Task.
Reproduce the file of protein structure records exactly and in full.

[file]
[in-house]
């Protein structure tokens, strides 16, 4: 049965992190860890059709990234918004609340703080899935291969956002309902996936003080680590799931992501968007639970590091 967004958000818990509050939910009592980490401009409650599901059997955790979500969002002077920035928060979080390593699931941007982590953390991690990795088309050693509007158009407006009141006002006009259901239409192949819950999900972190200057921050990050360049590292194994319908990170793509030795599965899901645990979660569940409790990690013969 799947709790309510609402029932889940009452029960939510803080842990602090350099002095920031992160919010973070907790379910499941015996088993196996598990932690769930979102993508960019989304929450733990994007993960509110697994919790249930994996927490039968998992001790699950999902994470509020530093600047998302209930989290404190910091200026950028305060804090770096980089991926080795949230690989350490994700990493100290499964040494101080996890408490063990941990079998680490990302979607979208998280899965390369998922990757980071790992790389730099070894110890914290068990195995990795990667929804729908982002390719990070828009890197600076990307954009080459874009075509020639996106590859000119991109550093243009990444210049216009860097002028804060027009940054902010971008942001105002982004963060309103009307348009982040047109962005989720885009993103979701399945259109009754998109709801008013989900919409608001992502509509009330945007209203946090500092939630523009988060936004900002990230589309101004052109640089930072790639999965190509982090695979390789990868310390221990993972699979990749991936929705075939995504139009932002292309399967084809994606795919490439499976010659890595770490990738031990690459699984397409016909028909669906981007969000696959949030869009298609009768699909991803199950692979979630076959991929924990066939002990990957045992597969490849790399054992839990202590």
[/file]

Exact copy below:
[in-house]
């Protein structure tokens, strides 16, 4: 049965992190860890059709990234918004609340703080899935291969956002309902996936003080680590799931992501968007639970590091 967004958000818990509050939910009592980490401009409650599901059997955790979500969002002077920035928060979080390593699931941007982590953390991690990795088309050693509007158009407006009141006002006009259901239409192949819950999900972190200057921050990050360049590292194994319908990170793509030795599965899901645990979660569940409790990690013969 799947709790309510609402029932889940009452029960939510803080842990602090350099002095920031992160919010973070907790379910499941015996088993196996598990932690769930979102993508960019989304929450733990994007993960509110697994919790249930994996927490039968998992001790699950999902994470509020530093600047998302209930989290404190910091200026950028305060804090770096980089991926080795949230690989350490994700990493100290499964040494101080996890408490063990941990079998680490990302979607979208998280899965390369998922990757980071790992790389730099070894110890914290068990195995990795990667929804729908982002390719990070828009890197600076990307954009080459874009075509020639996106590859000119991109550093243009990444210049216009860097002028804060027009940054902010971008942001105002982004963060309103009307348009982040047109962005989720885009993103979701399945259109009754998109709801008013989900919409608001992502509509009330945007209203946090500092939630523009988060936004900002990230589309101004052109640089930072790639999965190509982090695979390789990868310390221990993972699979990749991936929705075939995504139009932002292309399967084809994606795919490439499976010659890595770490990738031990690459699984397409016909028909669906981007969000696959949030869009298609009768699909991803199950692979979630076959991929924990066939002990990957045992597969490849790399054992839990202590």